Most people want to know what’s in their future. Some pay fortune tellers to find out. Others read palms, tea leaves and crystal balls. But is it a good thing to know?
As Nate and I moved to Michigan in June, we had no idea what was coming in September, the month we got his cancer diagnosis. Even in September, we had no idea he’d be leaving for heaven by early November. Today, I have no knowledge of what’s going to happen tomorrow.
How would Nate and I have done things differently, had we known there would be only 42 days from his diagnosis to his death? Would we have rushed off to do some fun things before he was too infirm to want that? Would we have invited a string of friends to visit before he was unable to tolerate the stress of company? Would we have eaten more chocolate? Fixed lobster for dinner? Visited Europe? Maybe, but probably not.
What if Van’s Medical Supply had pulled their truck up to our door and unloaded all 21 pieces of hospital-type equipment at once? We would have had a major look into our future, and it wouldn’t have been good. I am thankful we didn’t know. Taking health steps downward one at a time was better than leaping down the whole staircase at once.
Another fact I was glad I didn’t know ahead of time was that I would have to keep track of 38 different bottles of medicine along with their dose amounts and times to give them. I’d have said, “If that’s my future, I can’t handle it.” But as the prescriptions increased, my ability to manage them increased, too, beyond my natural ability. God was one step ahead of me, equipping me to meet the need.
I didn’t worry about it beforehand, because I didn’t know it was coming. Now, with Nate gone and his medicines too, the old me, the ditz who can’t do numbers, is back. Balancing my checkbook is hard again, and I look back in wonder at how God prepared me for that numbers task that once was in my future and now is in my past.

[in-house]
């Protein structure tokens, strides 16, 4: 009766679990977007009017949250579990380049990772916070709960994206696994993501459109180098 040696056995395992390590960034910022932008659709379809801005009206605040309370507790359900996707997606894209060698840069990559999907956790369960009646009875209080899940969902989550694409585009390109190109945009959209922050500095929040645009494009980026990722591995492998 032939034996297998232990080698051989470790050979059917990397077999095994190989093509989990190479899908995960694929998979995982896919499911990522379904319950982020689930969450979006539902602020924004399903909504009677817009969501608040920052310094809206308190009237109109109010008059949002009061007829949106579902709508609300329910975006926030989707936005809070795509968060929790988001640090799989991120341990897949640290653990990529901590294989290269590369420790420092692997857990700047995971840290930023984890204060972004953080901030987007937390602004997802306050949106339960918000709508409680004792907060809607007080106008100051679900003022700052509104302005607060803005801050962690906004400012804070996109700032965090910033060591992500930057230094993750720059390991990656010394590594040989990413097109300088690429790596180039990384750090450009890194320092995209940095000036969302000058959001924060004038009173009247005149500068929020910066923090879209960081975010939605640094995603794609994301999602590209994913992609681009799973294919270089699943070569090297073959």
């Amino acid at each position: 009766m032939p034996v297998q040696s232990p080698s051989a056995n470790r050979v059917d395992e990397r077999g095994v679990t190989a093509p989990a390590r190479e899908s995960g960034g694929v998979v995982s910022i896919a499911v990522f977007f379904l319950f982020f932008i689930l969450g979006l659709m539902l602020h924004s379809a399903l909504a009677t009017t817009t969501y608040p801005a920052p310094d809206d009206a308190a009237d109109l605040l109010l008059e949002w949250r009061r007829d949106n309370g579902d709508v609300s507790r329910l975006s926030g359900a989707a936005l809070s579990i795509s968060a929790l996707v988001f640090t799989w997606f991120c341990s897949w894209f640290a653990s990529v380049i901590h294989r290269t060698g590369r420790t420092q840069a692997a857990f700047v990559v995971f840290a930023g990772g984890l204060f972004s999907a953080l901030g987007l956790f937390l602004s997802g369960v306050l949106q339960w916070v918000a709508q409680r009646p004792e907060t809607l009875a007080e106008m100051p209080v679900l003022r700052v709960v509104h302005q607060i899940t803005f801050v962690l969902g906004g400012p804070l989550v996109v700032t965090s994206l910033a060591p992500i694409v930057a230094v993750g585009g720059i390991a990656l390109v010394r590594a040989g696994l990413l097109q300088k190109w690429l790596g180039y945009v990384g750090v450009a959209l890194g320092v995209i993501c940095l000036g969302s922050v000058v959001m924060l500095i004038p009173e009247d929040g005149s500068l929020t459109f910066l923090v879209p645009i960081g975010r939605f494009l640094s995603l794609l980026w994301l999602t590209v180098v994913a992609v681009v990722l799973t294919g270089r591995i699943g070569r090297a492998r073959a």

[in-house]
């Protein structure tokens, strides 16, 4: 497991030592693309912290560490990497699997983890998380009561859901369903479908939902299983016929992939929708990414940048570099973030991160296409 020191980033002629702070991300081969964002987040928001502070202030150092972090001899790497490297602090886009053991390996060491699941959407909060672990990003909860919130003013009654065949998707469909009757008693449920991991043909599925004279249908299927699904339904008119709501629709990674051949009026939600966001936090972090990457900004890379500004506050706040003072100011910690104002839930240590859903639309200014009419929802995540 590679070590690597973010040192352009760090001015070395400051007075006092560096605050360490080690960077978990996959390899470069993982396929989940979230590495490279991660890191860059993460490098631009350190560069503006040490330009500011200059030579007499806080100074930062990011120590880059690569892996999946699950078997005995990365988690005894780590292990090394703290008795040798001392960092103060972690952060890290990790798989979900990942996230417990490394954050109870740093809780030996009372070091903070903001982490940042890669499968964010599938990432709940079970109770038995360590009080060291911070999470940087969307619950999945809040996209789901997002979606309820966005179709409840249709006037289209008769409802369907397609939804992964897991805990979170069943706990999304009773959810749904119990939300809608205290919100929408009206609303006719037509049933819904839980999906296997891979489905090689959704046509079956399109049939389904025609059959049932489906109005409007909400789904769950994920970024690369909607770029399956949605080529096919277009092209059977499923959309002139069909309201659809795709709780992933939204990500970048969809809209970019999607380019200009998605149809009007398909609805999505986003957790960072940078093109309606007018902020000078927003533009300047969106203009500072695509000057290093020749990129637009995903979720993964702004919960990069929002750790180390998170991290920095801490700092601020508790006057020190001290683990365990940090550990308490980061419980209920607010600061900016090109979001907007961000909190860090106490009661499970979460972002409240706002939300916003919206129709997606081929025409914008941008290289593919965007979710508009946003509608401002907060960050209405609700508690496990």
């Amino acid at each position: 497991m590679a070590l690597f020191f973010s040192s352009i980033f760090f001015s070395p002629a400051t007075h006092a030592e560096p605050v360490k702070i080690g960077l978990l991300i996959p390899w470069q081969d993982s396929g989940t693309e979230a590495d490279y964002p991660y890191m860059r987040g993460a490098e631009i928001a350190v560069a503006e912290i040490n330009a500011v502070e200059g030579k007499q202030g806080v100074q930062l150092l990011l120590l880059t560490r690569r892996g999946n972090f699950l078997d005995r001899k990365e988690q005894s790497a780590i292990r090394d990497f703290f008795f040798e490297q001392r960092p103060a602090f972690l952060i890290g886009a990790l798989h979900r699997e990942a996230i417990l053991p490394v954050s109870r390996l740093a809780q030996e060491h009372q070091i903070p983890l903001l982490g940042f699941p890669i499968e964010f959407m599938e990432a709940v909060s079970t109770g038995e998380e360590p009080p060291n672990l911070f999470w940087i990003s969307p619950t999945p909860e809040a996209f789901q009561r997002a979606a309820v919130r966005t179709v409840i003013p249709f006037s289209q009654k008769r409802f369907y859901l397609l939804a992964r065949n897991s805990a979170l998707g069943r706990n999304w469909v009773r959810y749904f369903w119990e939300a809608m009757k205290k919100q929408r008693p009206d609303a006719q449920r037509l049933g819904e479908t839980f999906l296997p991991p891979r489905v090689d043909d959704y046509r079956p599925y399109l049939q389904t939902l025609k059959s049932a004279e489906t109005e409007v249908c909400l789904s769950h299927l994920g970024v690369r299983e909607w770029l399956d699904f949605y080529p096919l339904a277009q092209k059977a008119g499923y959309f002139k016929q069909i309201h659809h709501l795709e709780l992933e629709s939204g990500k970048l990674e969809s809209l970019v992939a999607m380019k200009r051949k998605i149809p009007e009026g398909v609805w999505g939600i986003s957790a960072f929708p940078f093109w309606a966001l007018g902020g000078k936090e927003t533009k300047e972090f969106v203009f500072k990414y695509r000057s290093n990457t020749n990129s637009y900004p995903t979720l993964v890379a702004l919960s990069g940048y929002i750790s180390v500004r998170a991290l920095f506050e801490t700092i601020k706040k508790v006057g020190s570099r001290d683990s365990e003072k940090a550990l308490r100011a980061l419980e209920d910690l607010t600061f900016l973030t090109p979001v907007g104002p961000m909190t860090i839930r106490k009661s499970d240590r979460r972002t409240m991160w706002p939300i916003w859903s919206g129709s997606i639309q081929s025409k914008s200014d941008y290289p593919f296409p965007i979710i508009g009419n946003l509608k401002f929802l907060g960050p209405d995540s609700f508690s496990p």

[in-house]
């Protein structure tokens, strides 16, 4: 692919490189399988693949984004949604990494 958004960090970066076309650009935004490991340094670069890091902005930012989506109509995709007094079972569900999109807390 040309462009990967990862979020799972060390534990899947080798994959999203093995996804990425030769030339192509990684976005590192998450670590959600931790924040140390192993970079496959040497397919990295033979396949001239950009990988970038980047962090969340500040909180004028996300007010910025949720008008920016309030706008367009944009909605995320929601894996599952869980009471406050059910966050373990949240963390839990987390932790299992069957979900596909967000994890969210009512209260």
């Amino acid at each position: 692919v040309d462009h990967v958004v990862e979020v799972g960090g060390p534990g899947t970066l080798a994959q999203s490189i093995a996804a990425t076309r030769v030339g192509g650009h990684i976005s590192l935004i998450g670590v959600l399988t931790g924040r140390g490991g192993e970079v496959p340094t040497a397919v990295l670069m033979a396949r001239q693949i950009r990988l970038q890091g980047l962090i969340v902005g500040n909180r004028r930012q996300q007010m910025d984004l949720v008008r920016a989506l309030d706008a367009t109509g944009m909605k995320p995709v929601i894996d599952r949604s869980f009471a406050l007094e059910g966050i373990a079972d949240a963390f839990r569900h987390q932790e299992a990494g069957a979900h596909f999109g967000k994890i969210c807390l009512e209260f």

How about my life as a widow? Would I want to know ahead of time exactly how that’s going to go? Only an idiot would say “yes” to that. I know there will be challenges greater than I’ve yet experienced in 64 years but don’t know what they’ll be. Not knowing, I don’t have to worry or fret.
The beautiful thing about God caring for me is that he’ll ready me for the tough stuff that’s coming before it gets here. I picture him walking ahead with a big machete, slashing away every obstacle in my path before I get there. I’ll be able to put one foot in front of the other without falling because of his provision for my future.
Some may desire to know what their “fates” will be. Not me. I’d rather claim “the full-circle verses,” the ones that describe how God is literally all around me and my future. After that, it’s easy to leave everything up to him:
“The Lord will go before you, and the God of Israel will be your rear guard.” (Isaiah 52:12)
“As the mountains surround Jerusalem, so the Lord surrounds his people, from this time forth and forever.” (Psalm 125:2)
“The Lord will cover you with his pinions, and under his wings you may seek refuge.” (Psalm 91:4)
“The Lord is the one who goes ahead of you. He will not fail you or forsake you. Do not fear or be dismayed.” (Deuteronomy 31:8)
“You have enclosed me behind and before, and laid your hand upon me.” (Psalm 139:5)